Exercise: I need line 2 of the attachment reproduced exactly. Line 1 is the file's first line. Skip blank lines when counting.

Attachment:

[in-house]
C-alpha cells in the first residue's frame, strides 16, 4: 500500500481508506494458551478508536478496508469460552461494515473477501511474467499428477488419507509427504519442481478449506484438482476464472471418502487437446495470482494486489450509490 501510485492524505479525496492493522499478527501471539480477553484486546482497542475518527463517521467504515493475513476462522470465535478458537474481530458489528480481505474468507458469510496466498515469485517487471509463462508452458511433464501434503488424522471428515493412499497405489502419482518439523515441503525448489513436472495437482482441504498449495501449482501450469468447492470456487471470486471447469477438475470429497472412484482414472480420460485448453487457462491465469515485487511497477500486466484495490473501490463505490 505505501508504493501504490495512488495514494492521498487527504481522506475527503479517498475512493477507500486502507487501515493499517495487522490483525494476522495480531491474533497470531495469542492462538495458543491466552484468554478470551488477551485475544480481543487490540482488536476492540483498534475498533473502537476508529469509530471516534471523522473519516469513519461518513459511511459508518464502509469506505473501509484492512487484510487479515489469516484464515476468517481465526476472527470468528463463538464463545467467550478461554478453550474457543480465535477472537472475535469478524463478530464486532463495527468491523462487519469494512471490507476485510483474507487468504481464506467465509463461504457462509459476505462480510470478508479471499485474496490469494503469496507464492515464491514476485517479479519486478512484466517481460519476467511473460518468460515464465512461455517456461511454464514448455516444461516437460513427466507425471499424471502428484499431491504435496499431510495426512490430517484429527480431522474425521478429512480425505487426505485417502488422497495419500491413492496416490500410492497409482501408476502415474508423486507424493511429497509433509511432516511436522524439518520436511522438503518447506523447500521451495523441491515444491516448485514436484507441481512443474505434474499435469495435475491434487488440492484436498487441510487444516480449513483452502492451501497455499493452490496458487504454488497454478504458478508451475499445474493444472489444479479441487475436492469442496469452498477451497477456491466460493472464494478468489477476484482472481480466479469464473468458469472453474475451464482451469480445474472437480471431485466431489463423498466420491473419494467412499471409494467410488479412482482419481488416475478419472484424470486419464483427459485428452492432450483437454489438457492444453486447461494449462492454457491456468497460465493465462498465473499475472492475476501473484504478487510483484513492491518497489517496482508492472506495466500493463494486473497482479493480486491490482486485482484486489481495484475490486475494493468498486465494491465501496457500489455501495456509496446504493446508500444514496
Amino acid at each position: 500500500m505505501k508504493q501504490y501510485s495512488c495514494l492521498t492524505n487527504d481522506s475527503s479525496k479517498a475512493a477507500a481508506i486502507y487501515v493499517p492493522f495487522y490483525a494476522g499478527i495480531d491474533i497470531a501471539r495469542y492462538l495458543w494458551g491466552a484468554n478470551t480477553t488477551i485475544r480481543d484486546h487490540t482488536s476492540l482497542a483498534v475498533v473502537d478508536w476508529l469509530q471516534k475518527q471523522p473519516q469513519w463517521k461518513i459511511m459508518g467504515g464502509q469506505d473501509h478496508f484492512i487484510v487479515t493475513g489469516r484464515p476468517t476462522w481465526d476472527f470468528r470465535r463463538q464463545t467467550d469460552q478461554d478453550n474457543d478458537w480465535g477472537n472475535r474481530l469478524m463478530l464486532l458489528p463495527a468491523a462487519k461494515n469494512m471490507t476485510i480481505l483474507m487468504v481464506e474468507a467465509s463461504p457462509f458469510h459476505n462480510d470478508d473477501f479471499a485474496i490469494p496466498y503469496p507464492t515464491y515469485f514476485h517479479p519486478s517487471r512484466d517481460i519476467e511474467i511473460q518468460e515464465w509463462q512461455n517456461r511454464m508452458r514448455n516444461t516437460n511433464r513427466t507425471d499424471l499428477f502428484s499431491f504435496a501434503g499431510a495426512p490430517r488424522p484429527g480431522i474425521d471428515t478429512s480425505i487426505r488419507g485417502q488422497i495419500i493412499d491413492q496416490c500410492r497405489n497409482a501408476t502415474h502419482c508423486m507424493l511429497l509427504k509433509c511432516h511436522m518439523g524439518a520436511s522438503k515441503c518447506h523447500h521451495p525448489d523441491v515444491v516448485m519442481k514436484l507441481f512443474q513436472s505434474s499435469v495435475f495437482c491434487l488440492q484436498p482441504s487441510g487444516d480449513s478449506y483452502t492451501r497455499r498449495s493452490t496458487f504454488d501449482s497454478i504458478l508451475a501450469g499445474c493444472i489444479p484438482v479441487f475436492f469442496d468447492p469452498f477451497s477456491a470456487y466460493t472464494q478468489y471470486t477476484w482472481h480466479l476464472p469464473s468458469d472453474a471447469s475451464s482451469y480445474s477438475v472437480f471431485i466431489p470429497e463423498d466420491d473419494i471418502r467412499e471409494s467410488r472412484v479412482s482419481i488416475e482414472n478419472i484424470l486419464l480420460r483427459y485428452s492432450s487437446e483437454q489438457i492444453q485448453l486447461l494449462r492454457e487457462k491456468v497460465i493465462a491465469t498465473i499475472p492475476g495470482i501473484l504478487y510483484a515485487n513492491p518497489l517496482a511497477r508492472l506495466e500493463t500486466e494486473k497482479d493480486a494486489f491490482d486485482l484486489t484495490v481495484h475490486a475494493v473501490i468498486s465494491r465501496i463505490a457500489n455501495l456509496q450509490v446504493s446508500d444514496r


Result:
C-alpha cells in the first residue's frame, strides 16, 4: 500500500481508506494458551478508536478496508469460552461494515473477501511474467499428477488419507509427504519442481478449506484438482476464472471418502487437446495470482494486489450509490 501510485492524505479525496492493522499478527501471539480477553484486546482497542475518527463517521467504515493475513476462522470465535478458537474481530458489528480481505474468507458469510496466498515469485517487471509463462508452458511433464501434503488424522471428515493412499497405489502419482518439523515441503525448489513436472495437482482441504498449495501449482501450469468447492470456487471470486471447469477438475470429497472412484482414472480420460485448453487457462491465469515485487511497477500486466484495490473501490463505490 505505501508504493501504490495512488495514494492521498487527504481522506475527503479517498475512493477507500486502507487501515493499517495487522490483525494476522495480531491474533497470531495469542492462538495458543491466552484468554478470551488477551485475544480481543487490540482488536476492540483498534475498533473502537476508529469509530471516534471523522473519516469513519461518513459511511459508518464502509469506505473501509484492512487484510487479515489469516484464515476468517481465526476472527470468528463463538464463545467467550478461554478453550474457543480465535477472537472475535469478524463478530464486532463495527468491523462487519469494512471490507476485510483474507487468504481464506467465509463461504457462509459476505462480510470478508479471499485474496490469494503469496507464492515464491514476485517479479519486478512484466517481460519476467511473460518468460515464465512461455517456461511454464514448455516444461516437460513427466507425471499424471502428484499431491504435496499431510495426512490430517484429527480431522474425521478429512480425505487426505485417502488422497495419500491413492496416490500410492497409482501408476502415474508423486507424493511429497509433509511432516511436522524439518520436511522438503518447506523447500521451495523441491515444491516448485514436484507441481512443474505434474499435469495435475491434487488440492484436498487441510487444516480449513483452502492451501497455499493452490496458487504454488497454478504458478508451475499445474493444472489444479479441487475436492469442496469452498477451497477456491466460493472464494478468489477476484482472481480466479469464473468458469472453474475451464482451469480445474472437480471431485466431489463423498466420491473419494467412499471409494467410488479412482482419481488416475478419472484424470486419464483427459485428452492432450483437454489438457492444453486447461494449462492454457491456468497460465493465462498465473499475472492475476501473484504478487510483484513492491518497489517496482508492472506495466500493463494486473497482479493480486491490482486485482484486489481495484475490486475494493468498486465494491465501496457500489455501495456509496446504493446508500444514496